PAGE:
De Facto Couples

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De Facto Property Settlement Lawyers in Melbourne

At Testart Family Lawyers, we understand that de facto and same sex relationships are just as important to you as marriages are to married couples.

Most de facto couples have the same rights as married couples under the Family Law Act (Cth) 1975 in relation to the distribution or settlement of the property.

Our experienced de facto lawyers in Melbourne handles all aspects of family law, in relation to de facto and same-sex relationships.

De Facto Property Settlement

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FAQs: Defacto & Same Sex Couples

What does de facto relationship mean?

If you and your partner live together and are in a genuine relationship but are not married, you may be in a de facto relationship. Most de facto couples are treated similarly to marriages under family law.

Generally, to be defined as a de facto relationship you must have been either: together for two years, have a child together, have made a substantial contribution to the property or finances of your partner, or have the relationship registered under a State or Territory Law. Speak to a defacto lawyer in Melbourne for advice on your unique situation.

What constitutes a de facto relationship?

A de facto relationship is defined under the Family Law Act[1] as being a relationship between two people of either the same or opposite sex if the parties are:

  1. Not legally married to each other; and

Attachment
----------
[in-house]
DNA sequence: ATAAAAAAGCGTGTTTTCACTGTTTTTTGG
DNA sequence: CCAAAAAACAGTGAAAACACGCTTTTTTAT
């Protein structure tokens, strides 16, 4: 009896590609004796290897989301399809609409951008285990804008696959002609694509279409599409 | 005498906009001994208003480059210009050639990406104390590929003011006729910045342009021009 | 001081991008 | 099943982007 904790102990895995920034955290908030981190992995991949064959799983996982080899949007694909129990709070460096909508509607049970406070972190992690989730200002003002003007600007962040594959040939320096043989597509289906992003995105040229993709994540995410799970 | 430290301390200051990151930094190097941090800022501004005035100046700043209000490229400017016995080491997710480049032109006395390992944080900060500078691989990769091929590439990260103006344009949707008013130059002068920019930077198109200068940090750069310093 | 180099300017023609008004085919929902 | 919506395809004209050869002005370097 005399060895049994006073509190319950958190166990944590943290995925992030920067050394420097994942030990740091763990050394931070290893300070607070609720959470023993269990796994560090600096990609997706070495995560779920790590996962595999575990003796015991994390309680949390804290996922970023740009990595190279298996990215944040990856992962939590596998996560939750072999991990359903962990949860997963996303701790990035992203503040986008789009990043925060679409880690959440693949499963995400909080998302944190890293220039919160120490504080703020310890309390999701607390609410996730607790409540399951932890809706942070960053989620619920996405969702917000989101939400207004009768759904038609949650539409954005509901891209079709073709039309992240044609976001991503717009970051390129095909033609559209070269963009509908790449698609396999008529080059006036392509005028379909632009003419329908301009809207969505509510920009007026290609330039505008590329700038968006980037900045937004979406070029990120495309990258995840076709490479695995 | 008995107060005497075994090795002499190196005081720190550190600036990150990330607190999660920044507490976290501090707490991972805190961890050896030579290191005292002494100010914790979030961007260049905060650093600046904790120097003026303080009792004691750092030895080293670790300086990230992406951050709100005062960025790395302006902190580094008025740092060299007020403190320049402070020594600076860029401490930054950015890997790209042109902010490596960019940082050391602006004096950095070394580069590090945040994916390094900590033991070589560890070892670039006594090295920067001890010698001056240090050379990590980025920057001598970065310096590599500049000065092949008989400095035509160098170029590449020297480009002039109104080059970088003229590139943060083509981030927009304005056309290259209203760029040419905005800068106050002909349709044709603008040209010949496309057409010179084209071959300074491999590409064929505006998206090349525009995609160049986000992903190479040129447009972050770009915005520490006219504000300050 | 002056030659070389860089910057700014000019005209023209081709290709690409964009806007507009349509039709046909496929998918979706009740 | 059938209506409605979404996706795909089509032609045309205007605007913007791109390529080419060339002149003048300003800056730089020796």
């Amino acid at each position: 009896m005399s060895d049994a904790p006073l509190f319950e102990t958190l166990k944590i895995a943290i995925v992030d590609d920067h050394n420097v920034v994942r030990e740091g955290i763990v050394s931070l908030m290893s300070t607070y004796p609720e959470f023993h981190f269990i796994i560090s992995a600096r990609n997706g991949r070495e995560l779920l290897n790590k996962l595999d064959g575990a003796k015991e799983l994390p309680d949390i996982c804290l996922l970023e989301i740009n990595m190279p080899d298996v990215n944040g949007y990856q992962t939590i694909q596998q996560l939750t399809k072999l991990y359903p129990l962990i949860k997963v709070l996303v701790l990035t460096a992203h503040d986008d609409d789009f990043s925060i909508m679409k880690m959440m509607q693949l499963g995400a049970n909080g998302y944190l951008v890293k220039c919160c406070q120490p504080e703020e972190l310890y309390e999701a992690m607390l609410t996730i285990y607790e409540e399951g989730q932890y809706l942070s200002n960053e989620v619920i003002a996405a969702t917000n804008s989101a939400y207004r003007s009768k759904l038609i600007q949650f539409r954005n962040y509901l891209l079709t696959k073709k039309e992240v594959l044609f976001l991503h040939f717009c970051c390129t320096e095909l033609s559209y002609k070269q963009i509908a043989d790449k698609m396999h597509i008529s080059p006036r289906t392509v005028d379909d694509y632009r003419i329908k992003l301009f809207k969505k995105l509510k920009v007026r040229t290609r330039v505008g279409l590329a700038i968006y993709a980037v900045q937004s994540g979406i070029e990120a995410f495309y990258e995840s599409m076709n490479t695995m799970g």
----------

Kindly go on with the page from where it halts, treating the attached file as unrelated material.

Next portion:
2. They are not related by family; and
  3. Having regard to all the circumstances of their relationship, they have a relationship as a couple living together on a genuine domestic basis.

If you are in a de facto relationship, you are able to register your relationship with the department of Births Deaths and Marriages, this provides evidence of the relationship.

If you have not registered the relationship the court may take into account the following circumstances to determine if the parties lived together on a genuine domestic basis.

  1. The duration of the relationship
  2. Whether the parties have a common residence
  3. Whether there is a sexual relationship between the parties
  4. The financial relationship of the parties
  5. The ownership, use and acquisition of their property
  6. The mutual commitment to a shared life
  7. If the relationship was registered
  8. Care and support of any children
  9. The reputation and public aspects of the relationship

The court has discretion as to what weight is given to each particular factors to be considered and as to what will be considered, however they will usually consider the relationship as a whole.

What is a de facto partner entitled to?

A de facto partner is entitled to the same rights under Family Law that a married couple has for the division of the parties assets following a separation.

There are three ways in which a party to a de facto relationship can finalise a division of their property:

  • By agreement between the parties which can be formalised by a Binding Financial Agreement which does not require the court.
  • By agreement between the parties which can be formalised by the court through Consent Orders; or
  • Through a property division ordered by the court.

In order for a de facto partner to have an entitlement which is enforceable in the Federal Circuit and Family Court of Australia the parties’ de facto relationship must satisfy the following: